The name Gloyd is of Anglo-Saxon
origin and came from when a family lived in the region of Gledhill in the West Riding of Yorkshire
. The name is a habitational name from the Old English gleoda
which means "kite" and hyll
which means "hill."
Early Origins of the Gloyd family
The surname Gloyd was first found in Yorkshire
near Halifax where they held a family seat
as Lords of the manor of Gledhill from very ancient times. Barkisland in the West Riding of Yorkshire
was home to another branch of the family but has since been lost. "Barkisland Hall, the ancient seat of the Gledhill family, is a stately mansion in the old English style of domestic architecture, and has long been the property of the Bolds of Bold Hall, Lancashire
. The grammar school here, an ancient structure, was endowed in 1657 with £200 by Mrs. Sarah Gledhill" CITATION[CLOSE]
Lewis, Samuel, A Topographical Dictionary of England. Institute of Historical Research, 1848, Print.
Early History of the Gloyd family
This web page shows only a small excerpt of our Gloyd research.Another 96 words (7 lines of text) covering the years 160 and 1600 are included under the topic Early Gloyd History in all our PDF Extended History products and printed products wherever possible.
Gloyd Spelling Variations
Sound was what guided spelling in the essentially pre-literate Middle Ages, so one person's name was often recorded under several variations during a single lifetime. Also, before the advent of the printing press and the first dictionaries, the English language was not standardized. Therefore, spelling variations
were common, even among the names of the most literate people. Known variations of the Gloyd family name include Gledall, Gledhill, Gladhill, Gladhall and others.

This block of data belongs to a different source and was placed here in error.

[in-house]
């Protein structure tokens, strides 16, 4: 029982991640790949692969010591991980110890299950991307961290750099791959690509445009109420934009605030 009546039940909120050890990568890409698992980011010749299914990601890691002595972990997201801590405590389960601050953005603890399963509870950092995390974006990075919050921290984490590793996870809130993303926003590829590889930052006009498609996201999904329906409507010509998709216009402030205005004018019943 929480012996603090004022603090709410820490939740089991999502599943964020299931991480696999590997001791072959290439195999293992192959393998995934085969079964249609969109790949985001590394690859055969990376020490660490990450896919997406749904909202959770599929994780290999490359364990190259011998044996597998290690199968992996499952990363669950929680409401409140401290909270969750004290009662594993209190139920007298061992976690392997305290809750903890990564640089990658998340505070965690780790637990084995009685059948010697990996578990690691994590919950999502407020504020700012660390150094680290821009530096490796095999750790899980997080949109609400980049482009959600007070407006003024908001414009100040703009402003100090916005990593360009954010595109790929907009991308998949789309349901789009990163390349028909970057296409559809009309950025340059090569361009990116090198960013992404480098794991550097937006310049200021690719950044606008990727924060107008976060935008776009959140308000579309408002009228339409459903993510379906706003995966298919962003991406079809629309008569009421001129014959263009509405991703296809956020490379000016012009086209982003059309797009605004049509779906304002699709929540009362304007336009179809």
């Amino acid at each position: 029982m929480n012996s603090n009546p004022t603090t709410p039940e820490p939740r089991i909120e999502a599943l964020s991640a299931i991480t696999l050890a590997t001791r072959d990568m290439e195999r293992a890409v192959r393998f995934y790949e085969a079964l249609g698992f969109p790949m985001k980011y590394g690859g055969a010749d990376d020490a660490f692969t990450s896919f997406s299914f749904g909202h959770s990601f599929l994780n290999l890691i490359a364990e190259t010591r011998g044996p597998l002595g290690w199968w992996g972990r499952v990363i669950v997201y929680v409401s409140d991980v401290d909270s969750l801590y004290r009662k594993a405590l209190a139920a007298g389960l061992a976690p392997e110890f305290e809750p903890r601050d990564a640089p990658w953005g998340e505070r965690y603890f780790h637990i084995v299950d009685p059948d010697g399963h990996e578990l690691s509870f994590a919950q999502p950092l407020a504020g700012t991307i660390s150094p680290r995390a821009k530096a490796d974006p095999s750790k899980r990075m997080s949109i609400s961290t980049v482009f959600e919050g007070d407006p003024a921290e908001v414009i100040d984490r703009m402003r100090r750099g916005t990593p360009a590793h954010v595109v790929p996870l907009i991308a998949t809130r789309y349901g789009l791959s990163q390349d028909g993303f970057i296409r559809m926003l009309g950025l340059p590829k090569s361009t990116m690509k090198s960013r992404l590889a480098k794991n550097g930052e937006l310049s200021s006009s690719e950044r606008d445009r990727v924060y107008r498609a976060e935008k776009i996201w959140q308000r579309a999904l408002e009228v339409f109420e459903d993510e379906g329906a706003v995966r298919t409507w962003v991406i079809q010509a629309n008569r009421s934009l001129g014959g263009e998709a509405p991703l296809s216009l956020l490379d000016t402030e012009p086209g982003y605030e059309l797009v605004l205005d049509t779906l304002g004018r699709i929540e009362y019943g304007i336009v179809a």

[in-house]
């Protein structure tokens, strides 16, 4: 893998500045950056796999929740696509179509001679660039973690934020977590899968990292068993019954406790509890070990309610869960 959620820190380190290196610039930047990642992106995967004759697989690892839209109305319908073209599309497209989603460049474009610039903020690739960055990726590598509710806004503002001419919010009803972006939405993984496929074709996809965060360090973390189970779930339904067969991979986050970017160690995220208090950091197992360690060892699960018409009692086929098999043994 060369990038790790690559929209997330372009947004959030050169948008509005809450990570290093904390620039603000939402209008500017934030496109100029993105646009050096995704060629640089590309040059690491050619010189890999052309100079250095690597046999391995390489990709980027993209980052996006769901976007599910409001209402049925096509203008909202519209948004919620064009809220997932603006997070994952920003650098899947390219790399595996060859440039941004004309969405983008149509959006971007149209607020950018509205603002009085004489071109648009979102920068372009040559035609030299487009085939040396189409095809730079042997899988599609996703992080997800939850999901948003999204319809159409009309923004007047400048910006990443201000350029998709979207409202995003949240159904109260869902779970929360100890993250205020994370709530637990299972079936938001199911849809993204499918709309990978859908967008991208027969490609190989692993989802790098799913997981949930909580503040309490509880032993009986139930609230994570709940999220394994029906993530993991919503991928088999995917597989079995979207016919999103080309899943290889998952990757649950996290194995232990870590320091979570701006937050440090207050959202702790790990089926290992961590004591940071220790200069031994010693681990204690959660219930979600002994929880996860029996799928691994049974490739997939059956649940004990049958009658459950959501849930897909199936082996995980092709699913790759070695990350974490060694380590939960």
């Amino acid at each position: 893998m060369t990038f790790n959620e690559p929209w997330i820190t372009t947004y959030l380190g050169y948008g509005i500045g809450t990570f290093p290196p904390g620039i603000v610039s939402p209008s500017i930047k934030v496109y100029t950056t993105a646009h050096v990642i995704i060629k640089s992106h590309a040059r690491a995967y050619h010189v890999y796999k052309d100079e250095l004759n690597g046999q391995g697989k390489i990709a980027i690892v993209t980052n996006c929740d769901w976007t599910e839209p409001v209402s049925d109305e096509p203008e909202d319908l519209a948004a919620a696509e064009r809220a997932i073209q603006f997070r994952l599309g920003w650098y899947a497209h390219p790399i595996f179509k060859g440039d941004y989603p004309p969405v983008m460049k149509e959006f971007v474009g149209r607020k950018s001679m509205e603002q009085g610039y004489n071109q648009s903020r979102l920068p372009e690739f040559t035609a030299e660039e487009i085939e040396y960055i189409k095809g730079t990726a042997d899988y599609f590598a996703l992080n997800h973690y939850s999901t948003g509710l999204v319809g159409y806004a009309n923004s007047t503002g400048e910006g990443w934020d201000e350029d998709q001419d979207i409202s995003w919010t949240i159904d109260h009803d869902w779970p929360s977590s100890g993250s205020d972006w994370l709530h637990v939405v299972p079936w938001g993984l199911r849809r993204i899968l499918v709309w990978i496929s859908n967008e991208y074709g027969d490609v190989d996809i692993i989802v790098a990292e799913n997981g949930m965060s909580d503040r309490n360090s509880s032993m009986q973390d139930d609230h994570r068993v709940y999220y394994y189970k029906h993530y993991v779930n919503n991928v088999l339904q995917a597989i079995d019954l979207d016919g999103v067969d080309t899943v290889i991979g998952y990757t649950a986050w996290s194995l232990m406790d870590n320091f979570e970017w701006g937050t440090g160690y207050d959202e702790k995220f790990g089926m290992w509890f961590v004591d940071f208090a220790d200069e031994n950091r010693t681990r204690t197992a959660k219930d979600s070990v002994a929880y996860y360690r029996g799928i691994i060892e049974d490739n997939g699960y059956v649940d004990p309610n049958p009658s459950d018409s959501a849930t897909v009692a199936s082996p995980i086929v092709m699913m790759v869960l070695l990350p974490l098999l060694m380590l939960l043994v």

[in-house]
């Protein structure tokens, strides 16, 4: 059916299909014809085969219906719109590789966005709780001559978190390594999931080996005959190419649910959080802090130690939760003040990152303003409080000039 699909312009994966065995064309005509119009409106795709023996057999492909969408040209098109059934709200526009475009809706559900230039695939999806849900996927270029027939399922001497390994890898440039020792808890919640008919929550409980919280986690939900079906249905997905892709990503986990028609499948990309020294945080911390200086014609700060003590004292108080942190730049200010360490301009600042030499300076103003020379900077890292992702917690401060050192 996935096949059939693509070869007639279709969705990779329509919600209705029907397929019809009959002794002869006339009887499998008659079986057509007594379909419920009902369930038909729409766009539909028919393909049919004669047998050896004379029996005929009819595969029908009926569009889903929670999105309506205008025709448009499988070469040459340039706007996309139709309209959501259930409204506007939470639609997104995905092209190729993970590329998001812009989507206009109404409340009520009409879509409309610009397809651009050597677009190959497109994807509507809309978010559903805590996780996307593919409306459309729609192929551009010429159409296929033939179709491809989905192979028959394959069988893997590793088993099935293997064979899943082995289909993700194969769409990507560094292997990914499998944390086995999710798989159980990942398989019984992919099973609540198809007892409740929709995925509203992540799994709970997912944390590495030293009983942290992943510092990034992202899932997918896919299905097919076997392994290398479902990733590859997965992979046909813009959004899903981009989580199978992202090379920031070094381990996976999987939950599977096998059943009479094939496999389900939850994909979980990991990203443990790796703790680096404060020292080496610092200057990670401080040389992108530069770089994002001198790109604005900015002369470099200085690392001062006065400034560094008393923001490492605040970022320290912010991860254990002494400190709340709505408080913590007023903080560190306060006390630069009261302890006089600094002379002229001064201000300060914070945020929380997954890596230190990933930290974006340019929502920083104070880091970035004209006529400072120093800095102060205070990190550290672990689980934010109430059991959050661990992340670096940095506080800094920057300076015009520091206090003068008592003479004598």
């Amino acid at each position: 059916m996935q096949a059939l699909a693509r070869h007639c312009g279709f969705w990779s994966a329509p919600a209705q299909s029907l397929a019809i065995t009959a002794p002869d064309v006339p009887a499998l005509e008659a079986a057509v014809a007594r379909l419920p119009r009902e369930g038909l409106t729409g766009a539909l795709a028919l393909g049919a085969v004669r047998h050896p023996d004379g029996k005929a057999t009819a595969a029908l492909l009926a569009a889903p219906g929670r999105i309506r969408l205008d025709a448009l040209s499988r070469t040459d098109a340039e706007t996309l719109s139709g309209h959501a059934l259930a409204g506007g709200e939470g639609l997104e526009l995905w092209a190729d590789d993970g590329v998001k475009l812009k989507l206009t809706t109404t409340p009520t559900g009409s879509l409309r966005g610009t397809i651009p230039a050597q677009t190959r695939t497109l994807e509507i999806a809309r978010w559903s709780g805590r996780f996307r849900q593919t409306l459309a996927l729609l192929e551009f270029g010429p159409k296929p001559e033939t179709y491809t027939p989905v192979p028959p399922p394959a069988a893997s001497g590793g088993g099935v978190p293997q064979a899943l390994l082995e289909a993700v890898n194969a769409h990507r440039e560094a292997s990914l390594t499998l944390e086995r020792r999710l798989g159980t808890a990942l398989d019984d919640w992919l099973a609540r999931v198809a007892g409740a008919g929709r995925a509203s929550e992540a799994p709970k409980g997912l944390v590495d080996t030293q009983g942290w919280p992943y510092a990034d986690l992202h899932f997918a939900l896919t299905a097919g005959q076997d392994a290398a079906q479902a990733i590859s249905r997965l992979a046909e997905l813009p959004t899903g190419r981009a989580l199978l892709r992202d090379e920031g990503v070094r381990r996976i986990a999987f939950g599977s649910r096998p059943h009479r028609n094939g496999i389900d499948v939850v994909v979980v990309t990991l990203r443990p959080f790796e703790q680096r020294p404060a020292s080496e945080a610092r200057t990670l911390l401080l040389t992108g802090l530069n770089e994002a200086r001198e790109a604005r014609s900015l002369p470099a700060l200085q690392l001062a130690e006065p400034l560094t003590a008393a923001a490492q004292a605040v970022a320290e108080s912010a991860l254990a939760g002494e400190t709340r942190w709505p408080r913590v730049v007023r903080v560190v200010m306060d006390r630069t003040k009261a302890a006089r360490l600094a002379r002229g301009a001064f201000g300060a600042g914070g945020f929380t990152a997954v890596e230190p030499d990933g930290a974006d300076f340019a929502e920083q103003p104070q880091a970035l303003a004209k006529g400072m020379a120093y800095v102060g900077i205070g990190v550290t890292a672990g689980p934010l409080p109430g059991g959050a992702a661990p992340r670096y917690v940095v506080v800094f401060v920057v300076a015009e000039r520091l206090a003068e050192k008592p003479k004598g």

Early Notables of the Gloyd family (pre 1700)
More information is included under the topic Early Gloyd Notables in all our PDF Extended History products
and printed products wherever possible.
Migration of the Gloyd family to the New World and Oceana
For political, religious, and economic reasons, thousands of English families boarded ships for Ireland
, the Canadas, the America colonies, and many of smaller tropical colonies in the hope of finding better lives abroad. Although the passage on the cramped, dank ships caused many to arrive in the New World diseased and starving, those families that survived the trip often went on to make valuable contributions to those new societies to which they arrived. Early immigrants bearing the Gloyd surname or a spelling variation of the name include :
Gloyd Settlers in United States in the 19th Century
- John Gloyd, aged 65, who settled in America from Genoa, in 1897
Gloyd Settlers in United States in the 20th Century
- Mary Gloyd, aged 40, who emigrated to the United States, in 1913
- Samuel Gloyd, aged 45, who landed in America, in 1913
- Flemmon Gloyd, aged 47, who landed in America, in 1913
- Helen Gloyd, aged 19, who emigrated to the United States, in 1913
Contemporary Notables of the name Gloyd (post 1700)
- Mrs. S. M. Gloyd, American Republican politician, Alternate Delegate to Republican National Convention from Oklahoma, 1932 CITATION[CLOSE]
The Political Graveyard: Alphabetical Name Index. (Retrieved 2016, January 14) . Retrieved from http://politicalgraveyard.com/alpha/index.html
Gloyd Family Crest Products
- ^ Lewis, Samuel, A Topographical Dictionary of England. Institute of Historical Research, 1848, Print.
- ^ The Political Graveyard: Alphabetical Name Index. (Retrieved 2016, January 14) . Retrieved from http://politicalgraveyard.com/alpha/index.html